The knuckleball pitchers that you see so easily have worked hard and practiced for ages before they could execute the knuckleball perfectly. The knuckleball pitch is rarely used because the margin for error is extremely high. Because of the complicated grip and release of the baseball, the odds of not throwing it correctly increase significantly. If a pitcher throws a knuckleball incorrectly, it would be similar to a little leaguer pitching to a professional.

Many pitchers have a misconception that to remove spin from the pitch, they must push the baseball out of their hand instead of throwing it normally. The knuckleball is thrown like any other pitch except for the grip. When thrown by a skilled pitcher at roughly 55 to 75 miles per hour , the knuckle ball rotates between a half and one revolution as it moves erratically towards the plate. Its flight is an unpredictable and virtually uncontrollable ‘dance’ that makes it almost impossible to hit.

R.A. Dickey of the New York Mets in 2012, has had a Cy Young level season by throwing an effective knuckle ball. In the past, pitchers like Tim Wakefield and Hoyt Wilhelm dominated hitters by throwing an effective knuckle ball. If you learn from this guide and make sure that you put in the right amount of practice, rest assured that you that you’ll be able to throw the perfect knuckleball soon enough. Keep practing and you’ll be one of the few pitchers in your leauge that can master the knuckleball. Push the ball upward using your fingertips, stretching your knuckles, and release the grip of the thumb at the right time to master the knuckleball. If you’ve practiced enough, you can learn to use the four-knuckle grip quite easily.

The diagrams above are consistent with how the catcher reacts to a knuckleball. The batter and the catcher both tend to make the same mistake when predicting the path of a knuckleball. They presumably base their wiffle ball machine predictions on the path of the ball over the first 40 feet or so. Based on that prediction, the batter swings his bat at the expected point of arrival, and the catcher moves his glove to the same point.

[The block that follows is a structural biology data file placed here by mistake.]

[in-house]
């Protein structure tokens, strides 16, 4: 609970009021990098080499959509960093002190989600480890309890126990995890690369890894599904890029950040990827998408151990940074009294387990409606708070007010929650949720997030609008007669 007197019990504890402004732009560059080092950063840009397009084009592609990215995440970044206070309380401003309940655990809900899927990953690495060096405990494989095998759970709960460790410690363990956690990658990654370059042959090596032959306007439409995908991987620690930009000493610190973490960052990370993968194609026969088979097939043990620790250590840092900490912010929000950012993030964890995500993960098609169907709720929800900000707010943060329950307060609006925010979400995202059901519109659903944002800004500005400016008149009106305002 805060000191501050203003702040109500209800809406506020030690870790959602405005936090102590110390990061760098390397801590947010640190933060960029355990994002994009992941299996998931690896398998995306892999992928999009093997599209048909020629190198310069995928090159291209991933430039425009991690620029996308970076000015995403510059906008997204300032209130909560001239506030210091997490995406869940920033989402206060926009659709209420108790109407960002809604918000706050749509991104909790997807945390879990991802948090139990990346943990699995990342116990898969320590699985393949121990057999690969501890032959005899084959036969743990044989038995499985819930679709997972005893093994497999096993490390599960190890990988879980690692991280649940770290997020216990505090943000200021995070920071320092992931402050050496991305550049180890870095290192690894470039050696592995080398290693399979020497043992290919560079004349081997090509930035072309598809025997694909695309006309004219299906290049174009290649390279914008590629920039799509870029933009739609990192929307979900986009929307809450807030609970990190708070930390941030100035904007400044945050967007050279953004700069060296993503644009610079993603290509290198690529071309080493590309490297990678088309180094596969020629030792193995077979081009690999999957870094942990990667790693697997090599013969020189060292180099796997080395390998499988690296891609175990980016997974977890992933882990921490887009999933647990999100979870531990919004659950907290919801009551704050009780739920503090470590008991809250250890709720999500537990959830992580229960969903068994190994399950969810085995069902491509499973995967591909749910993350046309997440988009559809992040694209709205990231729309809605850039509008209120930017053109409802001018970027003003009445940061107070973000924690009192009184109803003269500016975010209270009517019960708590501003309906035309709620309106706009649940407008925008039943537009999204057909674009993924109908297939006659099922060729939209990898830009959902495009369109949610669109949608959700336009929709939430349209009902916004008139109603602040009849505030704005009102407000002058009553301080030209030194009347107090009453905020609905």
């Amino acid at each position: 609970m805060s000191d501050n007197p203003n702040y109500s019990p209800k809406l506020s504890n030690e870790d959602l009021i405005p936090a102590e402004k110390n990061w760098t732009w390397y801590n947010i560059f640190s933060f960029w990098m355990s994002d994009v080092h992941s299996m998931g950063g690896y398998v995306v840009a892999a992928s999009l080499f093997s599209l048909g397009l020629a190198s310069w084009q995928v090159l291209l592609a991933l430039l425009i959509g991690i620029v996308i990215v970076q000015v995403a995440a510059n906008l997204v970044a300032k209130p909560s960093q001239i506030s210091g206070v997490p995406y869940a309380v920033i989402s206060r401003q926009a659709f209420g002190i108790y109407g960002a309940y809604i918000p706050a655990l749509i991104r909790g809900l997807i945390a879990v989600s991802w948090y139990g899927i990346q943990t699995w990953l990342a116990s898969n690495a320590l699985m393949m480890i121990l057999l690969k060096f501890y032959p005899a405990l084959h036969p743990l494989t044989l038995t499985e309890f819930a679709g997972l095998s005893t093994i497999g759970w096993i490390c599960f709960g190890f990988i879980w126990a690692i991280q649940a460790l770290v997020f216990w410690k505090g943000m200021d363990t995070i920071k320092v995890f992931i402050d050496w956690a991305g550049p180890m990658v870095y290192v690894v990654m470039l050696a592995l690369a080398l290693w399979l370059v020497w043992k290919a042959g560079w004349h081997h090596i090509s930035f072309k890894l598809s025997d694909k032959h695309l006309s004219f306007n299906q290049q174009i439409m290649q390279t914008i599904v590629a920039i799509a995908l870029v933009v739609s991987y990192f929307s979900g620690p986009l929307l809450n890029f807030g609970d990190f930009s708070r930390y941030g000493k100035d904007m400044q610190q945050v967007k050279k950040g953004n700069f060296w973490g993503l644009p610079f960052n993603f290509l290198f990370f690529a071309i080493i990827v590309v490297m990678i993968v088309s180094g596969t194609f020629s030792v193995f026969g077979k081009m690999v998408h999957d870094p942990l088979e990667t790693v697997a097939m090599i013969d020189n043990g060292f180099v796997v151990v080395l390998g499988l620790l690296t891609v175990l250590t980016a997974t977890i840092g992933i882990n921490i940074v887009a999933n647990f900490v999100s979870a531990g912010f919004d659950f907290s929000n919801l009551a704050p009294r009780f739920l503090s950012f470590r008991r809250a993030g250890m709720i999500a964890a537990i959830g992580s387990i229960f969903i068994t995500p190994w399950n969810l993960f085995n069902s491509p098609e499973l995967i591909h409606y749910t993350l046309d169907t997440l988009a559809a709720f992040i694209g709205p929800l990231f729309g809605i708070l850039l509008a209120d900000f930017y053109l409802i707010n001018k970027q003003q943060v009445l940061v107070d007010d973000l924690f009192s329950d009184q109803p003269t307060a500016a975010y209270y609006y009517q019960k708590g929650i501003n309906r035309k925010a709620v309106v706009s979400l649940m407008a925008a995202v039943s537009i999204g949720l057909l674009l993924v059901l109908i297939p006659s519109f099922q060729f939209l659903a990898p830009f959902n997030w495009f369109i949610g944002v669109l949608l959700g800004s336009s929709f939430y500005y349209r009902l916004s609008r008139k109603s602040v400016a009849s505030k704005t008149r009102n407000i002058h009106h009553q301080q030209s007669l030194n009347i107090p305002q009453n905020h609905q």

While the exact origin of the knuckleball pitch is debated, the most prevalent use of the pitch was in the 20th century. Since 2000, there have only been a handful of pitchers that have used the knuckleball on a regular basis, but one of them won the Cy Young award in 2012. Every pitcher has to have at least two good pitches to ‘set up’ the hitter and throw his timing off or keep him guessing. Most use a fastball as their main pitch, and the curveball is popular with younger players as pitch #2.

The release of the knuckleball is the most crucial step in throwing a successful pitch. When the hand comes forward to release the ball, all fingers must let go of the ball simultaneously to ensure no spin. The ball rolls off the fingertips on other pitches, creating a spin that moves the ball. For a ball to not spin at all, all fingers and the thumb must let go of the ball at the same time.

Because of the slow velocity of the pitch, it will drop, but the side-to-side movement of the ball confuses hitters, catchers, and even umpires. As with hitters, the unpredictable motion of the knuckleball makes it one of the most difficult pitches for catchers to handle, and they tend to be charged with a significantly higher number of passed balls. Another factor contributing to the rarity of the knuckleball is the difficulty of throwing the pitch. A. Dickey estimates that it takes at least a year to grasp its fundamentals. The knuckleball is radically different from any other pitch in a pitcher’s arsenal, being less predictable and difficult to control.

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